Barbara Walchli, manager of Aquila Rocky Mountain Equity, likes to trawl for companies with unique products or services in a niche business. "Lots of times, they're not priced correctly because there are no forward earnings estimates available," she says.

She thinks she's found a winner in Salt Lake City-based Sonic Innovations (SNCI), a leading designer and manufacturer of hearing aids and hearing-aid components. For one thing, the demographics in the U.S. and abroad (where Sonic generates 60% of its sales) are favorable. Plus, enhanced digital-signal processing has made devices smaller and less obtrusive.

Walchli says Salt Lake City is a center for excellence in sound and software technologies, and reckons that Sonic harnesses these skills to develop superior products. Walchli expects a new management team, expanded product distribution and new devices to lead to accelerated growth. Sonic, which had small losses in 2005 and 2006, reported a profit in the first three months of 2007 and record quarterly revenues of $29 million. The market hasn't been entirely deaf to Sonic's improving prospects: Sonic's shares have nearly doubled over the past year, to $10.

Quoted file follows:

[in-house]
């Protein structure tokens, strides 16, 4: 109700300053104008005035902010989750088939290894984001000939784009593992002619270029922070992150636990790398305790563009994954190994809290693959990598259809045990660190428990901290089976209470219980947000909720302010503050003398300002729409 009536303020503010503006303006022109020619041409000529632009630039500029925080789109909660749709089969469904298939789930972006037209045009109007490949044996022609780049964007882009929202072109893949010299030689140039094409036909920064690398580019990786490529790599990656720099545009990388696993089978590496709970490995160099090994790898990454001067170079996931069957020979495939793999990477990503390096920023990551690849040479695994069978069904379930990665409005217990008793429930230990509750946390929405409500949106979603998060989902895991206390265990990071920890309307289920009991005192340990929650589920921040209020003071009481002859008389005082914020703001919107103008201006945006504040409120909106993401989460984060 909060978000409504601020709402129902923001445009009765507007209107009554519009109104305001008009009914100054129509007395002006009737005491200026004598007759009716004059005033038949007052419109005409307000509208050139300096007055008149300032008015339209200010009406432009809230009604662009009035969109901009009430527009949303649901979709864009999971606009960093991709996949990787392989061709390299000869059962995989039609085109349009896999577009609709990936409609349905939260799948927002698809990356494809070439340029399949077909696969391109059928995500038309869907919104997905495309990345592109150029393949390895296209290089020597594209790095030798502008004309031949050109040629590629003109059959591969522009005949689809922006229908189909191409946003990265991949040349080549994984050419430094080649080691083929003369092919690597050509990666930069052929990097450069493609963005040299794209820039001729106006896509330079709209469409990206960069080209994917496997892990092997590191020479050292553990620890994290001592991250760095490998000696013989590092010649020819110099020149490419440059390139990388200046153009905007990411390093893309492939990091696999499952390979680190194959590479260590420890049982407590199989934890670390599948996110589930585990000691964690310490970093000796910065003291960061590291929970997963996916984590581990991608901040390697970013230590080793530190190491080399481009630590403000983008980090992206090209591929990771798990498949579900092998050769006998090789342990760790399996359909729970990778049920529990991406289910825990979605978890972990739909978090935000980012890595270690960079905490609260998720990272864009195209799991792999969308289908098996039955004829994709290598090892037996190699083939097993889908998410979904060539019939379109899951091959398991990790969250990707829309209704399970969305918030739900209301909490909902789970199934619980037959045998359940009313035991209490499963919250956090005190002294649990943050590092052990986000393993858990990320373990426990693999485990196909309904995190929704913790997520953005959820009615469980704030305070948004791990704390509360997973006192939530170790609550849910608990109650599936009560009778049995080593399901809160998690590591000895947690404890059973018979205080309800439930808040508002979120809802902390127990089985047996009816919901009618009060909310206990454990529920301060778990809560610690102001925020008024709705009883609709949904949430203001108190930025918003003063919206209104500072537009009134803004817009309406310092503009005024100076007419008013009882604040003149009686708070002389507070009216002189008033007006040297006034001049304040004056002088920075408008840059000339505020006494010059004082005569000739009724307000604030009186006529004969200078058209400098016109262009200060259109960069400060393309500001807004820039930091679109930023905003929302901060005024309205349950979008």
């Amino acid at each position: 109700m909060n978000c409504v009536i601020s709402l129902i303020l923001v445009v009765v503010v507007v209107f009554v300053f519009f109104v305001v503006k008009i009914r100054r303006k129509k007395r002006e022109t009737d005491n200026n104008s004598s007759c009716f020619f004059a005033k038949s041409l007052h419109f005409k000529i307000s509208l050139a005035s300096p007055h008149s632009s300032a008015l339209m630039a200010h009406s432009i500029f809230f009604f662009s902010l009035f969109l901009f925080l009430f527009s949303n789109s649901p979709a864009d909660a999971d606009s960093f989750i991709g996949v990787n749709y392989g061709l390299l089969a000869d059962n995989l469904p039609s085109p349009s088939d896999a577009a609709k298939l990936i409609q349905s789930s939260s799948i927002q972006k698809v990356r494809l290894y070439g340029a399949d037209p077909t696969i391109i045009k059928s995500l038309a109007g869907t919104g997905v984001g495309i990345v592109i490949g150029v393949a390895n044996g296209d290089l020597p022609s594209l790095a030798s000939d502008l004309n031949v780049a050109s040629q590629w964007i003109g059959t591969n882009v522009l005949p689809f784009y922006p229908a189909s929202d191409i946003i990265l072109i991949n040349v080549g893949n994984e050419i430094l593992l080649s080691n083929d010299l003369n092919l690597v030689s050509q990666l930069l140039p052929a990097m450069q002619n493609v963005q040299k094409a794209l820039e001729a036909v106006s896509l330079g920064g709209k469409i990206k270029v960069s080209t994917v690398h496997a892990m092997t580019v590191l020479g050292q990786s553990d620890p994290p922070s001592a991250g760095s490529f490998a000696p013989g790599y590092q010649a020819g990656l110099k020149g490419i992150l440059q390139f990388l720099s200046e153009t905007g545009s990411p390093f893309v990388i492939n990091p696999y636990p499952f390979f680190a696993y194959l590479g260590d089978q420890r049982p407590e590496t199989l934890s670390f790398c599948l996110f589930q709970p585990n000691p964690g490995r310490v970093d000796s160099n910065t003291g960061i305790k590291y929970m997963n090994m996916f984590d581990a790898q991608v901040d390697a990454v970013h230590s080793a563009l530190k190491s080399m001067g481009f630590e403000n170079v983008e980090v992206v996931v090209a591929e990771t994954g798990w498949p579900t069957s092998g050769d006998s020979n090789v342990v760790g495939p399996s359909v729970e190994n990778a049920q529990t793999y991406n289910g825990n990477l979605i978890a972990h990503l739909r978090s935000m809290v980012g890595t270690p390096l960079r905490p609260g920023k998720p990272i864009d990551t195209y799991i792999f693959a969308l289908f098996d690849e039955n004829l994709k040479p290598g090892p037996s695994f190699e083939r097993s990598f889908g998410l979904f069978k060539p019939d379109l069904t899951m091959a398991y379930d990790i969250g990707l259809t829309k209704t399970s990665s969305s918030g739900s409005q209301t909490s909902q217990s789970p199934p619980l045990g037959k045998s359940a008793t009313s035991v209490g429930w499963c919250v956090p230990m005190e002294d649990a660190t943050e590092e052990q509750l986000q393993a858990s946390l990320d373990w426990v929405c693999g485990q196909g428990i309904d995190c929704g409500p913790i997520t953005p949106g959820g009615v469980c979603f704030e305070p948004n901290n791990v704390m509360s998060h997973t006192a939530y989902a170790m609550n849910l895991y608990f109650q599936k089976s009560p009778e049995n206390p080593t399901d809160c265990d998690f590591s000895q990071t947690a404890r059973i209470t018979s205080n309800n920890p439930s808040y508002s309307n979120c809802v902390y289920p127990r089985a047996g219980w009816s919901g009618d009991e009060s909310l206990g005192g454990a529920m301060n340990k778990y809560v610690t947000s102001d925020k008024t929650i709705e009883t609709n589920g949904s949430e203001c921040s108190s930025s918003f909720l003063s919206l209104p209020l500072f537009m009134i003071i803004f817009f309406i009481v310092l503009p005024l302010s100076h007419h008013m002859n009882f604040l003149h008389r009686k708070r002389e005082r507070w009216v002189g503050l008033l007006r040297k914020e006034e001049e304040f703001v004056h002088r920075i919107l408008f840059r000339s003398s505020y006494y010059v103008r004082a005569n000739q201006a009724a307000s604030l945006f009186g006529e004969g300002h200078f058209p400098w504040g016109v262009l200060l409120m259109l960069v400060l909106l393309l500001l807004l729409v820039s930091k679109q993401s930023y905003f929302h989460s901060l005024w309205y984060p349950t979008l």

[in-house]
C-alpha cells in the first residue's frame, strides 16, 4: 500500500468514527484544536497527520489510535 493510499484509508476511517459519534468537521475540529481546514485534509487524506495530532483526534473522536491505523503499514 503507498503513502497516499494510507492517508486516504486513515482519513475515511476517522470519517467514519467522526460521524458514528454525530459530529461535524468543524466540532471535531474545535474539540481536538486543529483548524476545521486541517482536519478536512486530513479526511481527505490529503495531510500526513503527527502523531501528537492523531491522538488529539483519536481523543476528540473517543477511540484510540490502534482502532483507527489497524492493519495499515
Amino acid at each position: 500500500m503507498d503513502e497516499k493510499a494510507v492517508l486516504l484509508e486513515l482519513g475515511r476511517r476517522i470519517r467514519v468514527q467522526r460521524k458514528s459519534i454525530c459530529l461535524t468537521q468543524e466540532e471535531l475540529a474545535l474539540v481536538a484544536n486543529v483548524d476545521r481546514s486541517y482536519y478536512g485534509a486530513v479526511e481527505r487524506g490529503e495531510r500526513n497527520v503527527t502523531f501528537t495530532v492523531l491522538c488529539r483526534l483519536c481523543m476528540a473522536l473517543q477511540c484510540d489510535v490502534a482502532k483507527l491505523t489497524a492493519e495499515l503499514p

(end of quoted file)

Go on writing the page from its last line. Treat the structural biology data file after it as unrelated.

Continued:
Smart-money pick

Fund manager Rogé freely admits to following the smart money with some of his investments. He likes to peruse the portfolios of crack value investors, such as Ian Cumming and Joseph Steinberg, the press-shy duo who run Leucadia National Corp. In combing Leucadia's stock holdings, Rogé stumbled on International Assets Holding Corp. (IAAC) and became even more intrigued when he noticed that Leucadia, the largest shareholder, was seeding a new emerging-markets hedge fund that International Assets was launching.